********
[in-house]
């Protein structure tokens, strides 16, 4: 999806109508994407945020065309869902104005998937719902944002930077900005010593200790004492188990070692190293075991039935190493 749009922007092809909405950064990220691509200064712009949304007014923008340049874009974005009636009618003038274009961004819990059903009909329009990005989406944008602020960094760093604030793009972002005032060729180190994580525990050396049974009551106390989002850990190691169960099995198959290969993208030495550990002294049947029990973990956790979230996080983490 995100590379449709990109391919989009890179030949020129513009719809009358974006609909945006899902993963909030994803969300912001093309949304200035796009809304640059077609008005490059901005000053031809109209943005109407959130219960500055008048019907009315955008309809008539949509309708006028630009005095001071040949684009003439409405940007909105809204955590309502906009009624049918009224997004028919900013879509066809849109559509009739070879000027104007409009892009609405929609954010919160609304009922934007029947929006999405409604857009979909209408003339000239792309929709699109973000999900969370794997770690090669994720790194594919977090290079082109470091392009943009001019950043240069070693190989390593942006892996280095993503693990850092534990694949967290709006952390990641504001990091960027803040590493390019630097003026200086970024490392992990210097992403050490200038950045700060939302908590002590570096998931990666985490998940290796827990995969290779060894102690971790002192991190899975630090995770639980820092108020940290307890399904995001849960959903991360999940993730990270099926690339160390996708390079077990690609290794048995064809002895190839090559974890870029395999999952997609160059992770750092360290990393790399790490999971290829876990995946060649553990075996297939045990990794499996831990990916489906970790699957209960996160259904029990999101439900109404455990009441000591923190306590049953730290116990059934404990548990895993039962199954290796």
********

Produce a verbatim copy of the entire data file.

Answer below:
[in-house]
């Protein structure tokens, strides 16, 4: 999806109508994407945020065309869902104005998937719902944002930077900005010593200790004492188990070692190293075991039935190493 749009922007092809909405950064990220691509200064712009949304007014923008340049874009974005009636009618003038274009961004819990059903009909329009990005989406944008602020960094760093604030793009972002005032060729180190994580525990050396049974009551106390989002850990190691169960099995198959290969993208030495550990002294049947029990973990956790979230996080983490 995100590379449709990109391919989009890179030949020129513009719809009358974006609909945006899902993963909030994803969300912001093309949304200035796009809304640059077609008005490059901005000053031809109209943005109407959130219960500055008048019907009315955008309809008539949509309708006028630009005095001071040949684009003439409405940007909105809204955590309502906009009624049918009224997004028919900013879509066809849109559509009739070879000027104007409009892009609405929609954010919160609304009922934007029947929006999405409604857009979909209408003339000239792309929709699109973000999900969370794997770690090669994720790194594919977090290079082109470091392009943009001019950043240069070693190989390593942006892996280095993503693990850092534990694949967290709006952390990641504001990091960027803040590493390019630097003026200086970024490392992990210097992403050490200038950045700060939302908590002590570096998931990666985490998940290796827990995969290779060894102690971790002192991190899975630090995770639980820092108020940290307890399904995001849960959903991360999940993730990270099926690339160390996708390079077990690609290794048995064809002895190839090559974890870029395999999952997609160059992770750092360290990393790399790490999971290829876990995946060649553990075996297939045990990794499996831990990916489906970790699957209960996160259904029990999101439900109404455990009441000591923190306590049953730290116990059934404990548990895993039962199954290796």